Delta Lyrae – This is yet another variable double star that consists of magnitude 5.6 Delta1 Lyrae and magnitude 4.3 Delta2 Lyrae. Together they are the fourth brightest star in Lyra.
This an optical double because Delta1 Lyrae is 1080 light-years away but its companion is 1280 light-years away.
Epsilon Lyrae (The Double Double) –This quadruple star system is one of the most well known binary stars. The pair are separated by 208 arcseconds and are easily resolvable through binoculars.
Episilon1 Lyrae has a magnitude of 5.0 and has two component stars separated by 2.8 arcseconds with magnitudes of 4.7 and 6.2.
Episilon2 Lyrae has a magnitude of 6.1 and has two components separated by 2.2 arcseconds. They have magnitudes of 5.1 and 5.5.
Epsilon Lyrae is 180 light-years away and is ~1.7° southeast of Vega.
Zeta Lyrae – This variable double star contains a magnitude 4.3 primary and a magnitude 15.8 secondary, beyond the reach of most backyard scopes.
Zeta Lyrae is 152 light-years away.
Eta Lyrae (Aladfar) – This magnitude 4.40, double star is a blue-white subgiant variable with an unknown period of variability.
The magnitude 8.6 secondary star is 28.4 arcseconds away from the primary.
Eta Lyrae is 1388 light-years away and the 6th brightest star in Vega. Its traditional name means ‘the talons’.
Theta Lyrae – This orange-red, variable double star has a magnitude of 4.3. The secondary component has a magnitude of 10.1 and is 98.8 arcseconds away.
Theta Lyrae is the fifth brightest star in Lyra and is 832 light-years away.
Lambda Lyrae – This magnitude 4.9 variable star is orange-red in color. This eruptive variable has an irregular period.
Lambda Lyrae is 1106 light-years away.
Mu Lyrae (Alathfar) – This magnitude 5.1 star is a white subgiant 439 light-years away. Alathfar also means ‘the talons’.
R Lyrae – This 4.2 magnitude, orange-red giant, is a semi-regular variable star changing in magnitude from 3.9 to 5.0 over a period of 46.0 days.
R Lyrae is 298 light-years away.
Star Hopping From Lyra
Lyra’s best known star hops are to the globular cluster M56, and the Ring Nebula (M57).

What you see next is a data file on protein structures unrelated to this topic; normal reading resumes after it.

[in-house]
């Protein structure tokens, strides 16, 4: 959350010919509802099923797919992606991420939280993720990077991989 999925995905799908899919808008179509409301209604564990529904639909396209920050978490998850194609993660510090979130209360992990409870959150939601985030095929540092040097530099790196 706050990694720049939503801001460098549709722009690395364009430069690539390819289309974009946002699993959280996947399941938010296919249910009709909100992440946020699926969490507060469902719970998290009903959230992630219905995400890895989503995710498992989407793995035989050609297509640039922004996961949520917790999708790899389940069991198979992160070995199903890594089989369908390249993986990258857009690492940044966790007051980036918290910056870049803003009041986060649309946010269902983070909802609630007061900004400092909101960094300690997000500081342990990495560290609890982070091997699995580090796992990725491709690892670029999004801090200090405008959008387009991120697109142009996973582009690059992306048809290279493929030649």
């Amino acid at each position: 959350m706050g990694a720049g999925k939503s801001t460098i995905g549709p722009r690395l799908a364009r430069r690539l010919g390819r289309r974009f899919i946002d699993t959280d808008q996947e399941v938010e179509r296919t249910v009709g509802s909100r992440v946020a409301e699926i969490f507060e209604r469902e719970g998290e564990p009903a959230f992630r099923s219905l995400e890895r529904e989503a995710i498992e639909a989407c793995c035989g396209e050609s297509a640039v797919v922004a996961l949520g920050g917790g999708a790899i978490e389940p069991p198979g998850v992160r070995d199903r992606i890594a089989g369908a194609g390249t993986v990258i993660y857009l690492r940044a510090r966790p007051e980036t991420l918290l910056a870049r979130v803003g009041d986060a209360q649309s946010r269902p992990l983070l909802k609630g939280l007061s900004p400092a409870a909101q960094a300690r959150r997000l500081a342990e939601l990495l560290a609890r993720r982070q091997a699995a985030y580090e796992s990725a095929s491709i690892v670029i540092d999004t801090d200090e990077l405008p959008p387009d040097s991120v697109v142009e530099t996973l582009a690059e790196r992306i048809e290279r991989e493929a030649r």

M56 – Locate the Summer Triangle, Vega and then Gamma Lyrae at the southern tip of the parallelogram. Follow the chain of four dim stars from Gamma Lyrae southeast then hop ~0.5° south of the last star to M56.
M57 – Locate the Summer Triangle, Vega, then Gamma Lyrae at the southern tip of the parallelogram. M57 is located ~ 2/3 of the distance from Gamma Lyrae to Beta Lyrae.
Objects To See Within Lyra
Lyra contains two Messier objects and a handful of other deep sky targets for small telescopes.
M56 (NGC 6779) – This globular cluster has a magnitude of 8.3 and an apparent size of 8.8 arcminutes. It is ~32,900 light-years away and is at right ascension 19h 17m 23s and declination +30° 13’ 14”.
M57 (NGC 6720, The Ring Nebula) – This planetary nebula has a magnitude of 8.80 and an apparent size of 1.4 x 1.1 arcminutes. It is 2,300 light-years away and is at right ascension 18h 54m 21s and declination +33° 3’ 15”.
NGC 6791 – This open cluster has a magnitude of 9.5 and an apparent size of 10.0 arcminutes. It is 16,000 light-years away and is at right ascension 19h 20m 53s and declination +37° 46’ 00”.
NGC 6745 – This galaxy has a magnitude of 13.2 and an apparent size of 0.9 x 0.5 arcminutes. It is at right ascension 19h 02m 21s and declination +40° 46’ 25”.
While Lyra is neither a large constellation nor a bright one, it is easy to find and contains several objects suitable for small telescopes.
That list includes double stars, 2 Messier objects, and other deep sky objects.
Look for Vega this summer and enjoy the wonders of Lyra.